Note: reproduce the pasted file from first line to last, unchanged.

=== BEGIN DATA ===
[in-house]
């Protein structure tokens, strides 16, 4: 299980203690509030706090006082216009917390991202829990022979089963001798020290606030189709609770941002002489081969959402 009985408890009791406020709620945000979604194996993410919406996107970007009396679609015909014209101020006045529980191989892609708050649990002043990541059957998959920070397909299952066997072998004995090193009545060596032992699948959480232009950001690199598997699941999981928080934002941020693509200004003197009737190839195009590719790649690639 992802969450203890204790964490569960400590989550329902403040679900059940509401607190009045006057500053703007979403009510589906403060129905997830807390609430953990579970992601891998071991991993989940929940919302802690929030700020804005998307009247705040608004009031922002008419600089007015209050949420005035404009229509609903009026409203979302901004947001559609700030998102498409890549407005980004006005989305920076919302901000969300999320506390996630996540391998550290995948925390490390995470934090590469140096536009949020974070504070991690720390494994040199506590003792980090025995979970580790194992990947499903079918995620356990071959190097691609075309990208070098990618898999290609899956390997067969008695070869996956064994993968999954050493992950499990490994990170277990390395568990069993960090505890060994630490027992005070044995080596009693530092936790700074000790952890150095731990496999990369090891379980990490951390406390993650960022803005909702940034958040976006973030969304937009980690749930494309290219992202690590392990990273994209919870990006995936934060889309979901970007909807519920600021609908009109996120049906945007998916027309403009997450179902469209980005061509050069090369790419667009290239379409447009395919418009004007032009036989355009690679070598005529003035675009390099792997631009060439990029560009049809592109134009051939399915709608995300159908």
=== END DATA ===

[in-house]
């Protein structure tokens, strides 16, 4: 299980203690509030706090006082216009917390991202829990022979089963001798020290606030189709609770941002002489081969959402 009985408890009791406020709620945000979604194996993410919406996107970007009396679609015909014209101020006045529980191989892609708050649990002043990541059957998959920070397909299952066997072998004995090193009545060596032992699948959480232009950001690199598997699941999981928080934002941020693509200004003197009737190839195009590719790649690639 992802969450203890204790964490569960400590989550329902403040679900059940509401607190009045006057500053703007979403009510589906403060129905997830807390609430953990579970992601891998071991991993989940929940919302802690929030700020804005998307009247705040608004009031922002008419600089007015209050949420005035404009229509609903009026409203979302901004947001559609700030998102498409890549407005980004006005989305920076919302901000969300999320506390996630996540391998550290995948925390490390995470934090590469140096536009949020974070504070991690720390494994040199506590003792980090025995979970580790194992990947499903079918995620356990071959190097691609075309990208070098990618898999290609899956390997067969008695070869996956064994993968999954050493992950499990490994990170277990390395568990069993960090505890060994630490027992005070044995080596009693530092936790700074000790952890150095731990496999990369090891379980990490951390406390993650960022803005909702940034958040976006973030969304937009980690749930494309290219992202690590392990990273994209919870990006995936934060889309979901970007909807519920600021609908009109996120049906945007998916027309403009997450179902469209980005061509050069090369790419667009290239379409447009395919418009004007032009036989355009690679070598005529003035675009390099792997631009060439990029560009049809592109134009051939399915709608995300159908």